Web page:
Category: Epistemology

Wolfgang Metzger: Can the subject create his world? (1974)

In talking to younger psychologists, one finds that many of them seem to believe that perception is something at the surface of the mind, a kind of borderline problem, and that preoccupation with it is obsolete. They look with disdain at every psychological problem that does not at least deal with personality, motivation, or social intercourse. But when discussing problems in which simple facts of stimulus and reaction play a role, as for example in behavior therapy, they prove that they would have done well to occupy themselves a little more with the fundamentals of perception.

Jean Piaget: Genetic Epistemology. 1968

Source: “Genetic Epistemology” is the title of a series of lectures delivered by Piaget at Columbia University in 1968. I am quoting the first lecture below. 1 GENETIC EPISTEMOLOGY attempts to explain knowledge, and in particular scientific knowledge, on the basis of its history, its sociogenesis, and especially the psychological origins of the notions and operations upon which it is based. These notions and operations are drawn in large part from common sense, so that their origins can shed light on their significance as knowledge of a somewhat higher level. But genetic epistemology also takes into account, wherever possible, formalisation...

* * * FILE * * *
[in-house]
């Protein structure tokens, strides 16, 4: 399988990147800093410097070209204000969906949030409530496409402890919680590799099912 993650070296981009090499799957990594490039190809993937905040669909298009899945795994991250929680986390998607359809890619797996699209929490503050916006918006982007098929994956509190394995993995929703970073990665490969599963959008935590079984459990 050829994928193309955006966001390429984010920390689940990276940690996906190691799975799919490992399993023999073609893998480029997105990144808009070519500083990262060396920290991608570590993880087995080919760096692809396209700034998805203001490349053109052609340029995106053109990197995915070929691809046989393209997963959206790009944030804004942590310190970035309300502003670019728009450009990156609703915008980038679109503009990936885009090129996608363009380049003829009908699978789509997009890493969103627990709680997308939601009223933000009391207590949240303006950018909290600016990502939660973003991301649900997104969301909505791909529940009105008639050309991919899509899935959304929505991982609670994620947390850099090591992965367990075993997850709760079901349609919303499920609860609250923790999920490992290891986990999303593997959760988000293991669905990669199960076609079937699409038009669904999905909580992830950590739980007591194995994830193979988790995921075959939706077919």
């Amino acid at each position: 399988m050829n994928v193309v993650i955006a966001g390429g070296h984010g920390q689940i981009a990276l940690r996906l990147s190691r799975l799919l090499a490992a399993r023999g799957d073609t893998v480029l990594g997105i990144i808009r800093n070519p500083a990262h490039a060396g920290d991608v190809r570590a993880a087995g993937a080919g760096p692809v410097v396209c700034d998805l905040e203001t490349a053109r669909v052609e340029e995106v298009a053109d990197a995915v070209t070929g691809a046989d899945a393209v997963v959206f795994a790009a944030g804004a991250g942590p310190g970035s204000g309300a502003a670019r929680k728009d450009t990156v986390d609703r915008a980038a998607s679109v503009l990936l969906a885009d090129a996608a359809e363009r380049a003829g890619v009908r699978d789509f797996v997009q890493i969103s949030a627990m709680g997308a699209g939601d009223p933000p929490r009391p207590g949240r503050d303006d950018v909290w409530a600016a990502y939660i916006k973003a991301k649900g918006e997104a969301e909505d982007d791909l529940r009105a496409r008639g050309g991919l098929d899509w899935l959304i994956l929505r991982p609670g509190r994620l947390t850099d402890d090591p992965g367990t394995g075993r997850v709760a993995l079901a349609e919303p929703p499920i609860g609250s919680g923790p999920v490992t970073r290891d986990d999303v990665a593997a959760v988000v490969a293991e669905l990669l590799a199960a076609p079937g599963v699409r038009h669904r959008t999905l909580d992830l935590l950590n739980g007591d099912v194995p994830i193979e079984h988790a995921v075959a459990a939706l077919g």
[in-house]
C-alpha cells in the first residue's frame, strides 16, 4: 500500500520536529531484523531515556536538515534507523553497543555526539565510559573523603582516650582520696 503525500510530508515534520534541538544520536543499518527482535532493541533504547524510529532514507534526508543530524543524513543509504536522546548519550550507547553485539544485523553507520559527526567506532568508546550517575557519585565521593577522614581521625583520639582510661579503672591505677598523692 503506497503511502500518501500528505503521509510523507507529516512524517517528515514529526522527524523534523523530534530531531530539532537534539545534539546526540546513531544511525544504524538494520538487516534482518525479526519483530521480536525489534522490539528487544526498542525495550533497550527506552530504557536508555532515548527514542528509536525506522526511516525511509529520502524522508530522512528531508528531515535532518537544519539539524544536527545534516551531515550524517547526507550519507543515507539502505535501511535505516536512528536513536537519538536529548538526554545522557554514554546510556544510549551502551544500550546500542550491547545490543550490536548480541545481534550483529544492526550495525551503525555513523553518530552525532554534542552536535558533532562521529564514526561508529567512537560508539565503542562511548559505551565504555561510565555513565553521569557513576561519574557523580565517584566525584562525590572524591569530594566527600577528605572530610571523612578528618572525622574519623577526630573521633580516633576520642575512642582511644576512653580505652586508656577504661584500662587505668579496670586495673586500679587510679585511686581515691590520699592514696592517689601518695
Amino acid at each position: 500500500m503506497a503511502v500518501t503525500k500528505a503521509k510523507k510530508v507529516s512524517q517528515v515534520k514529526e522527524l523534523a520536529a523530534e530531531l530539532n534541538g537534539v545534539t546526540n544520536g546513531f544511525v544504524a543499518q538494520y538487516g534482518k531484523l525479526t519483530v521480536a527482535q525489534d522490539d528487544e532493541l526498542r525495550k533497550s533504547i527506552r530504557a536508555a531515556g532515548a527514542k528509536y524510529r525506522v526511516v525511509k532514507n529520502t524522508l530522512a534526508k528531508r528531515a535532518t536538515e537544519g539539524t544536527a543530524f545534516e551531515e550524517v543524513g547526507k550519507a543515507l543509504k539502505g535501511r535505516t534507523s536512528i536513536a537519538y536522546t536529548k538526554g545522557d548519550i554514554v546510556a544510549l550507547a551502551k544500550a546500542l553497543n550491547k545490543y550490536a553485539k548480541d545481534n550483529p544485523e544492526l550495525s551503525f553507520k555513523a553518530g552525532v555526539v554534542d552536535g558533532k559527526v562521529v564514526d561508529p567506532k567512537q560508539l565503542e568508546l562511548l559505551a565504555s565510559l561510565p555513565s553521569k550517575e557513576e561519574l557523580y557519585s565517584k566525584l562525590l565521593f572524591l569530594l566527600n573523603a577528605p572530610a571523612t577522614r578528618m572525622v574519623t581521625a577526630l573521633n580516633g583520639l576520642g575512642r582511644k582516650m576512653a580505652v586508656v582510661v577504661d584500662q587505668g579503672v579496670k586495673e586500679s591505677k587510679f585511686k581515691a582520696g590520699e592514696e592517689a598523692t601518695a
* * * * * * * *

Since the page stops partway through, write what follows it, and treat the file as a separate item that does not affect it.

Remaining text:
Moritz Schlick: Epistemology & Modern Physics. 1925

Source: The Emergence of Logical Empiricism (1996). There is no longer any doubt nowadays, that theoretical philosophy has standing only in close connection with the sciences, whether it seeks in them a basis on which it attempts to build further, or whether they form for it merely the subject-matter of its own analyses, whereby it then makes individual inquiry into the first principles of knowledge. This is very much the case if, as I believe, philosophy can be nothing else whatever but the activity whereby we clarify all our concepts. And it is also beyond doubt that, of all the...

Thinking and Being: Lacan versus Parmenides

When Lacan describes his epistemology, he occasionally alludes to Parmenides, whose philosophy marks the beginning of the reflection on being in Western thinking. ’There’s no such thing as a metalanguage.’ When I say that, it apparently means — no language of being. But is there being? As I pointed out last time, what I say is what there isn’t. Being is, as they say, and nonbeing is not. There is or there isn’t. Being is merely pre­sumed in certain words — “individual,” for instance, and “substance.” In my view, it is but a fact of what is said (un fait de dit). The word “subject” that...